Xiaoxiao Hou will introduce her current doctoral project, Music and Dementia. This research project focuses on the therapeutic potential of music in the care of elderly people and those with Dementia. Xiaoxiao will discuss the methods we can use to understand the transformative potential that music plays in our lives and how this can support our relationships with those whose practical memories are fading.

There is increasing evidence that musical memory may be different to the kind of day to-day memories that can be affected by Dementia. Music can go to places where other things do not. And the shared experience and friendships that enjoying music together may bring can also have a positive benefit.

Xiaoxiao has had personal experience of how music can affect memory, and her talk will offer a personal take on how music applications can enhance our lives. Her grandmother, a talented performer on the guzheng (Chinese zither) developed Dementia but was able to perform relatively late into her illness. This gave Xiaoxiao an insight into how music can influence our capacity to adapt to challenges and a desire to help people with this condition.

She will also explore how music applications need to consider the impact that culture and background have on the practical implementation of this tool. Music should be specifically tailored to the choices of individuals – and people with Dementia are well able to express their preferences.

Beethoven, Bayreuth, Bernstein and Brexit: 200 years of the Ninth Symphony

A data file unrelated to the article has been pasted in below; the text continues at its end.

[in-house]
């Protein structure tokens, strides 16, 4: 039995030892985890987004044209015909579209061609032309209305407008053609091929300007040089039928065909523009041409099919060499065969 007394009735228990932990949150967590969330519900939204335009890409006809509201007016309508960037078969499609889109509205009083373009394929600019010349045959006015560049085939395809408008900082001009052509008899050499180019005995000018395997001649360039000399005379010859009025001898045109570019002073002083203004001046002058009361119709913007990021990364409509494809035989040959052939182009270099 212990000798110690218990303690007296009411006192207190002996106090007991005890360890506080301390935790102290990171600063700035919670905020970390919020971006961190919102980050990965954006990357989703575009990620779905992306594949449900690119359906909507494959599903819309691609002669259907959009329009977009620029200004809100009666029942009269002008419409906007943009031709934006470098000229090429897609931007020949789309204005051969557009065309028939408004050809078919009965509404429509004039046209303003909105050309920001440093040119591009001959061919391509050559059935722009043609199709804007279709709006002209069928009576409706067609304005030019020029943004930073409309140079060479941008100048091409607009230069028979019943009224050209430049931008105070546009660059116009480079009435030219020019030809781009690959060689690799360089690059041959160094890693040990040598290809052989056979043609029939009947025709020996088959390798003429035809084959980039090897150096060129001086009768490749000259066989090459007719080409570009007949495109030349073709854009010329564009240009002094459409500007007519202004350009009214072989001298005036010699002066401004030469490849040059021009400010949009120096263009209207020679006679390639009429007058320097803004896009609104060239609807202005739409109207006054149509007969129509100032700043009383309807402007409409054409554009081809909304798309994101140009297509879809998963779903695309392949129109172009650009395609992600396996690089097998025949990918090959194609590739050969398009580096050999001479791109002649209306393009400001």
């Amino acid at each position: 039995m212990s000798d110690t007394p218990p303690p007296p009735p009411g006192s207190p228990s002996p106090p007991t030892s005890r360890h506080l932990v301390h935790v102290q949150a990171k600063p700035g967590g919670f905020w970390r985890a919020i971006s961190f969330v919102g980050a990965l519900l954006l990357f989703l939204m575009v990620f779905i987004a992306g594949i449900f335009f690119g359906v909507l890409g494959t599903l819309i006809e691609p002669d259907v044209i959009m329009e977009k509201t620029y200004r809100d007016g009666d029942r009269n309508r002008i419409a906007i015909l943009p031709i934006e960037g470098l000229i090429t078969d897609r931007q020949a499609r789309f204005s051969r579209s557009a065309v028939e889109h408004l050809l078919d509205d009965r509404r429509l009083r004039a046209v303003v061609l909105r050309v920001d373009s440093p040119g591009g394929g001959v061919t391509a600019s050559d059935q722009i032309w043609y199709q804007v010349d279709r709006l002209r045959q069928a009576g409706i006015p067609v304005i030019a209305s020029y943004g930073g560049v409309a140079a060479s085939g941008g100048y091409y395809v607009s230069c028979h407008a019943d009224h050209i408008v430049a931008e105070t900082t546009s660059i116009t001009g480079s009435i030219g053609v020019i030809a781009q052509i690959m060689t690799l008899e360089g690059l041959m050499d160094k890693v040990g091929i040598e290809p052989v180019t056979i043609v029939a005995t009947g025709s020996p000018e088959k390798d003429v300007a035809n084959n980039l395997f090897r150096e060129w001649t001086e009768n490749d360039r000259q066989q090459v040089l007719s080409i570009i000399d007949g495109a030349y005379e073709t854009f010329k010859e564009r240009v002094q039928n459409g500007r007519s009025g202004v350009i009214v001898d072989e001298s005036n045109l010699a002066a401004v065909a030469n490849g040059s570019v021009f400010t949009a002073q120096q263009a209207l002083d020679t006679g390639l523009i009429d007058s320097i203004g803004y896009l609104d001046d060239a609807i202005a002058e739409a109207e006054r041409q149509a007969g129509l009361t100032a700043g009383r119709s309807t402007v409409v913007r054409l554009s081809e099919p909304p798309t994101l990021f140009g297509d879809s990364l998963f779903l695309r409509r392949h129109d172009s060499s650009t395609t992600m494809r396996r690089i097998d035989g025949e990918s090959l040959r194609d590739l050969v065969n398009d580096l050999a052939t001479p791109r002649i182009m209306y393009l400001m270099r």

Posted on: January 17th, 2024 by mlpEditor

Music critics almost universally consider Beethoven’s Ninth Symphony one of Beethoven’s greatest works. It is regarded as one of the supreme achievements in the history of music. Composed between 1822 and 1824, it was premiered at the Kärthnertortheater in Vienna on 7 May 1824. Since then, the symphony – or at least, its ground-breaking final movement with its setting of Schiller’s ‘Ode to Joy’ – has become arguably the best-known of all pieces of classical music, influencing many later composers.

Its melody is familiar to hundreds of millions of people across the world – who might never have heard it in its original context. This is thanks to its reproduction in films, video games, children’s books and TV adverts. It is also a work that, more than any other piece of classical music, has been used – sometimes appropriated – in connection with significant movements and events in European culture and politics.

Wagner conducted the Ninth Symphony to mark the laying of the foundation stone of the Bayreuth Festspielhaus in 1872. And his descendants chose it as the work with which to reopen the same theatre in 1951, as they tried to distance themselves from the Nazi Party.

On Christmas Day 1989, Leonard Bernstein conducted the symphony in Berlin to celebrate the fall of the Berlin Wall. From 1972 onwards, the ‘Ode to Joy’ was adopted as a European anthem by first the Council of Europe and then the European Union. And in 2019 Nigel Farage’s Brexit MEPs notoriously turned their backs when an arrangement of Beethoven’s melody for saxophone quartet was played in the European Parliament.

Michael Downes explores these and other significant performances of the work, including the Viennese premiere, examining the motivations of those who have programmed it and considering the reasons for its ubiquity.